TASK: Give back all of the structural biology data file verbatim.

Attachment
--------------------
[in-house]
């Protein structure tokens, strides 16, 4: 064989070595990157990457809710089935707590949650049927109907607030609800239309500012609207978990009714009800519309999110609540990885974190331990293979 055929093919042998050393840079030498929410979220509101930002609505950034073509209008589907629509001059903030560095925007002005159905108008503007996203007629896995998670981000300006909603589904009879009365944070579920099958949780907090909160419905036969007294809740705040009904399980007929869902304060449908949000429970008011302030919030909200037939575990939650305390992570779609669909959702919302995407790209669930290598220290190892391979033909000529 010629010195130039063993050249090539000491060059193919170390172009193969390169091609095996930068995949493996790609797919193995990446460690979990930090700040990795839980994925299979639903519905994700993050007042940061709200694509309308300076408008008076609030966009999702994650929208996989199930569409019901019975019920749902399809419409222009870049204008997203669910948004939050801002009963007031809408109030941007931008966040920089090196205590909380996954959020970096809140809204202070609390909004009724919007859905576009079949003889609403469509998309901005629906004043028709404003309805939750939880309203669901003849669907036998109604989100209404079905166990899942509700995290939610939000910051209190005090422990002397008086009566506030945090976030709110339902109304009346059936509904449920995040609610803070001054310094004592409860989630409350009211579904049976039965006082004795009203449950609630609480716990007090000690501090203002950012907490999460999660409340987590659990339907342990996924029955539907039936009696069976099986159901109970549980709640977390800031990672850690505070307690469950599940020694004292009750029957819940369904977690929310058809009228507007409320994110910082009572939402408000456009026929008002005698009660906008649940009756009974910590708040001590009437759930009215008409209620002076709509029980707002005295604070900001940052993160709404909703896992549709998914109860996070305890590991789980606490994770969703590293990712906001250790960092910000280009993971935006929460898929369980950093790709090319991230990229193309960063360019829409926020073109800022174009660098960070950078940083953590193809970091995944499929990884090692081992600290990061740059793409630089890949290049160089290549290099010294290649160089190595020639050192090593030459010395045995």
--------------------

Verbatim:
[in-house]
């Protein structure tokens, strides 16, 4: 064989070595990157990457809710089935707590949650049927109907607030609800239309500012609207978990009714009800519309999110609540990885974190331990293979 055929093919042998050393840079030498929410979220509101930002609505950034073509209008589907629509001059903030560095925007002005159905108008503007996203007629896995998670981000300006909603589904009879009365944070579920099958949780907090909160419905036969007294809740705040009904399980007929869902304060449908949000429970008011302030919030909200037939575990939650305390992570779609669909959702919302995407790209669930290598220290190892391979033909000529 010629010195130039063993050249090539000491060059193919170390172009193969390169091609095996930068995949493996790609797919193995990446460690979990930090700040990795839980994925299979639903519905994700993050007042940061709200694509309308300076408008008076609030966009999702994650929208996989199930569409019901019975019920749902399809419409222009870049204008997203669910948004939050801002009963007031809408109030941007931008966040920089090196205590909380996954959020970096809140809204202070609390909004009724919007859905576009079949003889609403469509998309901005629906004043028709404003309805939750939880309203669901003849669907036998109604989100209404079905166990899942509700995290939610939000910051209190005090422990002397008086009566506030945090976030709110339902109304009346059936509904449920995040609610803070001054310094004592409860989630409350009211579904049976039965006082004795009203449950609630609480716990007090000690501090203002950012907490999460999660409340987590659990339907342990996924029955539907039936009696069976099986159901109970549980709640977390800031990672850690505070307690469950599940020694004292009750029957819940369904977690929310058809009228507007409320994110910082009572939402408000456009026929008002005698009660906008649940009756009974910590708040001590009437759930009215008409209620002076709509029980707002005295604070900001940052993160709404909703896992549709998914109860996070305890590991789980606490994770969703590293990712906001250790960092910000280009993971935006929460898929369980950093790709090319991230990229193309960063360019829409926020073109800022174009660098960070950078940083953590193809970091995944499929990884090692081992600290990061740059793409630089890949290049160089290549290099010294290649160089190595020639050192090593030459010395045995």